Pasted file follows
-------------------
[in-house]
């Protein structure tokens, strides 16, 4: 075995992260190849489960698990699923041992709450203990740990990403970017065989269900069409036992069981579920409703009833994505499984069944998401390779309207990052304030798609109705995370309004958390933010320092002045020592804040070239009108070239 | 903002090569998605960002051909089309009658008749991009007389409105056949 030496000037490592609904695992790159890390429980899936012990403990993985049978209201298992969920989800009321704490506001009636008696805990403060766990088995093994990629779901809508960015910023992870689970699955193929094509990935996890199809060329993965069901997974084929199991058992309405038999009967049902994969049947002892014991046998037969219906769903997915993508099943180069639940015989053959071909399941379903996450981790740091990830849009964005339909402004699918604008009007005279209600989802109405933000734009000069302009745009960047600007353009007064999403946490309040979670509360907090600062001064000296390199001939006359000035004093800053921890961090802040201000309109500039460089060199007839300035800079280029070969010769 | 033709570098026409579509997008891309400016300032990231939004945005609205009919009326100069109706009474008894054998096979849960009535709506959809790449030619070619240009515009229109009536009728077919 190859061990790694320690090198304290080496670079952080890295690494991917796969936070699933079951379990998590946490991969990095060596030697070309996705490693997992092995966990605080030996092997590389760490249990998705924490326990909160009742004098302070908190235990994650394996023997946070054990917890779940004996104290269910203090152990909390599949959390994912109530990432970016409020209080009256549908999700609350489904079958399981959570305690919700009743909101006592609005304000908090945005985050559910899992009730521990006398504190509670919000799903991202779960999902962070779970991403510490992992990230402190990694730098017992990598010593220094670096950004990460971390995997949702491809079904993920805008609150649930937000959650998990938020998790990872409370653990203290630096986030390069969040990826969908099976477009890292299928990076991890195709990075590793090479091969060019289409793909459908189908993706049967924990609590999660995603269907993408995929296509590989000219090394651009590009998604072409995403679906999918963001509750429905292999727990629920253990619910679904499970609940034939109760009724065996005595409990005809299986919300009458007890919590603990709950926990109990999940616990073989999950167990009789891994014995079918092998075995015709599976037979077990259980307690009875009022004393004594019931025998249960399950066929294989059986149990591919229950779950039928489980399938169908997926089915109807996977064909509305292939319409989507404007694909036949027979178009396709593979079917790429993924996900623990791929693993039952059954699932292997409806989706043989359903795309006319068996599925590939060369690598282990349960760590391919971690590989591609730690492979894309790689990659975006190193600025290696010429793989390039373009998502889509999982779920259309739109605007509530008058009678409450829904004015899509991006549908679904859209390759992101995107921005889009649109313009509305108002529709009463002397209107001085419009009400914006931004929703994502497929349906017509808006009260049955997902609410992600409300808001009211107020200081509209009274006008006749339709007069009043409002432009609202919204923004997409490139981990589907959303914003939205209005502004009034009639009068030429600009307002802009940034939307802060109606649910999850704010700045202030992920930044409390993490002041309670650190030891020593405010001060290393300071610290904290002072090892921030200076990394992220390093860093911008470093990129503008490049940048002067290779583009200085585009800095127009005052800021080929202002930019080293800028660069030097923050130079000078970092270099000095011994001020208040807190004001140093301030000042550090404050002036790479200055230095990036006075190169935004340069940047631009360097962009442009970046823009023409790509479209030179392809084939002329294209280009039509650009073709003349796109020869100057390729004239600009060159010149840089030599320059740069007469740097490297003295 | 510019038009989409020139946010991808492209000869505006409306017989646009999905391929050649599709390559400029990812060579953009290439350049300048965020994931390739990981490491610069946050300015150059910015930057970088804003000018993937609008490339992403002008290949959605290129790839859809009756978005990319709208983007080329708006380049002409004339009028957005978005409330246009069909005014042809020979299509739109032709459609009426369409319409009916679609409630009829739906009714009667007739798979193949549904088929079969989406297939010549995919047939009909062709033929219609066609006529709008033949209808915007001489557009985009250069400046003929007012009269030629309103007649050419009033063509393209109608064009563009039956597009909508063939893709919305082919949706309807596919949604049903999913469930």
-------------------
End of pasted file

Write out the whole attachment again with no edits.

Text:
[in-house]
């Protein structure tokens, strides 16, 4: 075995992260190849489960698990699923041992709450203990740990990403970017065989269900069409036992069981579920409703009833994505499984069944998401390779309207990052304030798609109705995370309004958390933010320092002045020592804040070239009108070239 | 903002090569998605960002051909089309009658008749991009007389409105056949 030496000037490592609904695992790159890390429980899936012990403990993985049978209201298992969920989800009321704490506001009636008696805990403060766990088995093994990629779901809508960015910023992870689970699955193929094509990935996890199809060329993965069901997974084929199991058992309405038999009967049902994969049947002892014991046998037969219906769903997915993508099943180069639940015989053959071909399941379903996450981790740091990830849009964005339909402004699918604008009007005279209600989802109405933000734009000069302009745009960047600007353009007064999403946490309040979670509360907090600062001064000296390199001939006359000035004093800053921890961090802040201000309109500039460089060199007839300035800079280029070969010769 | 033709570098026409579509997008891309400016300032990231939004945005609205009919009326100069109706009474008894054998096979849960009535709506959809790449030619070619240009515009229109009536009728077919 190859061990790694320690090198304290080496670079952080890295690494991917796969936070699933079951379990998590946490991969990095060596030697070309996705490693997992092995966990605080030996092997590389760490249990998705924490326990909160009742004098302070908190235990994650394996023997946070054990917890779940004996104290269910203090152990909390599949959390994912109530990432970016409020209080009256549908999700609350489904079958399981959570305690919700009743909101006592609005304000908090945005985050559910899992009730521990006398504190509670919000799903991202779960999902962070779970991403510490992992990230402190990694730098017992990598010593220094670096950004990460971390995997949702491809079904993920805008609150649930937000959650998990938020998790990872409370653990203290630096986030390069969040990826969908099976477009890292299928990076991890195709990075590793090479091969060019289409793909459908189908993706049967924990609590999660995603269907993408995929296509590989000219090394651009590009998604072409995403679906999918963001509750429905292999727990629920253990619910679904499970609940034939109760009724065996005595409990005809299986919300009458007890919590603990709950926990109990999940616990073989999950167990009789891994014995079918092998075995015709599976037979077990259980307690009875009022004393004594019931025998249960399950066929294989059986149990591919229950779950039928489980399938169908997926089915109807996977064909509305292939319409989507404007694909036949027979178009396709593979079917790429993924996900623990791929693993039952059954699932292997409806989706043989359903795309006319068996599925590939060369690598282990349960760590391919971690590989591609730690492979894309790689990659975006190193600025290696010429793989390039373009998502889509999982779920259309739109605007509530008058009678409450829904004015899509991006549908679904859209390759992101995107921005889009649109313009509305108002529709009463002397209107001085419009009400914006931004929703994502497929349906017509808006009260049955997902609410992600409300808001009211107020200081509209009274006008006749339709007069009043409002432009609202919204923004997409490139981990589907959303914003939205209005502004009034009639009068030429600009307002802009940034939307802060109606649910999850704010700045202030992920930044409390993490002041309670650190030891020593405010001060290393300071610290904290002072090892921030200076990394992220390093860093911008470093990129503008490049940048002067290779583009200085585009800095127009005052800021080929202002930019080293800028660069030097923050130079000078970092270099000095011994001020208040807190004001140093301030000042550090404050002036790479200055230095990036006075190169935004340069940047631009360097962009442009970046823009023409790509479209030179392809084939002329294209280009039509650009073709003349796109020869100057390729004239600009060159010149840089030599320059740069007469740097490297003295 | 510019038009989409020139946010991808492209000869505006409306017989646009999905391929050649599709390559400029990812060579953009290439350049300048965020994931390739990981490491610069946050300015150059910015930057970088804003000018993937609008490339992403002008290949959605290129790839859809009756978005990319709208983007080329708006380049002409004339009028957005978005409330246009069909005014042809020979299509739109032709459609009426369409319409009916679609409630009829739906009714009667007739798979193949549904088929079969989406297939010549995919047939009909062709033929219609066609006529709008033949209808915007001489557009985009250069400046003929007012009269030629309103007649050419009033063509393209109608064009563009039956597009909508063939893709919305082919949706309807596919949604049903999913469930």